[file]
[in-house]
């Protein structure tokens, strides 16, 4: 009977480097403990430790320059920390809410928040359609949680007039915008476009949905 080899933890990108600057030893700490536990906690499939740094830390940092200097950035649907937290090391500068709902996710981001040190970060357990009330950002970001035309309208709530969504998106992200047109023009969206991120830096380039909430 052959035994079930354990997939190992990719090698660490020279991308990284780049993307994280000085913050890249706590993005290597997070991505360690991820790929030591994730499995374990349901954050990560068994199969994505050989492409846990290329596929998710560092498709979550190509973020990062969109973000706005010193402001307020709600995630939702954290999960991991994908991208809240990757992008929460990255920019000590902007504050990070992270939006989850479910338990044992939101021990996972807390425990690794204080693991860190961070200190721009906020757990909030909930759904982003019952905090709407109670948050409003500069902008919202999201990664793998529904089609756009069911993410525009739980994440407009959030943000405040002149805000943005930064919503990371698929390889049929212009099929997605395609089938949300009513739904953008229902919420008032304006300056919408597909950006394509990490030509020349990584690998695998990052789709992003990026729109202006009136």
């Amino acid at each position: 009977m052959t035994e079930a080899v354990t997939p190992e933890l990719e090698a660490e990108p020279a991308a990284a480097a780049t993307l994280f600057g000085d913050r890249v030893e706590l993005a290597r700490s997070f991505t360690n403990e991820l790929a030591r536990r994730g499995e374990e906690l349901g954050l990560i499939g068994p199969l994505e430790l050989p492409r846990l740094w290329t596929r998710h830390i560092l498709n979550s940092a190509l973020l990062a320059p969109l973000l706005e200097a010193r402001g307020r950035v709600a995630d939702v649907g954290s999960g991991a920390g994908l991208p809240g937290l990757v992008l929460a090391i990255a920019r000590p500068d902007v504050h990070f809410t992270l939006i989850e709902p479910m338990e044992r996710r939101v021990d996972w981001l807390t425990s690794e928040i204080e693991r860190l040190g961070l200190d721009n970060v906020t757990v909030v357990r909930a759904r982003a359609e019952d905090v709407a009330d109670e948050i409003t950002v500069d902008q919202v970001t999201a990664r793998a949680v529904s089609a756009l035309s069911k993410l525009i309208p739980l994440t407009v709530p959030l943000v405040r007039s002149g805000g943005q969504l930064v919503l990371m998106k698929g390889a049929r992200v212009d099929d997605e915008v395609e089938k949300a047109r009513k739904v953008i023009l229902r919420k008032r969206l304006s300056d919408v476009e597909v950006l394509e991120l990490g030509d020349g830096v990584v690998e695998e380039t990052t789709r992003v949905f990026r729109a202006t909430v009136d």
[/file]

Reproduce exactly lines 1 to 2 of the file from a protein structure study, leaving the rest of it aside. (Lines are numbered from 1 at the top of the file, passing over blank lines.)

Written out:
[in-house]
């Protein structure tokens, strides 16, 4: 009977480097403990430790320059920390809410928040359609949680007039915008476009949905 080899933890990108600057030893700490536990906690499939740094830390940092200097950035649907937290090391500068709902996710981001040190970060357990009330950002970001035309309208709530969504998106992200047109023009969206991120830096380039909430 052959035994079930354990997939190992990719090698660490020279991308990284780049993307994280000085913050890249706590993005290597997070991505360690991820790929030591994730499995374990349901954050990560068994199969994505050989492409846990290329596929998710560092498709979550190509973020990062969109973000706005010193402001307020709600995630939702954290999960991991994908991208809240990757992008929460990255920019000590902007504050990070992270939006989850479910338990044992939101021990996972807390425990690794204080693991860190961070200190721009906020757990909030909930759904982003019952905090709407109670948050409003500069902008919202999201990664793998529904089609756009069911993410525009739980994440407009959030943000405040002149805000943005930064919503990371698929390889049929212009099929997605395609089938949300009513739904953008229902919420008032304006300056919408597909950006394509990490030509020349990584690998695998990052789709992003990026729109202006009136």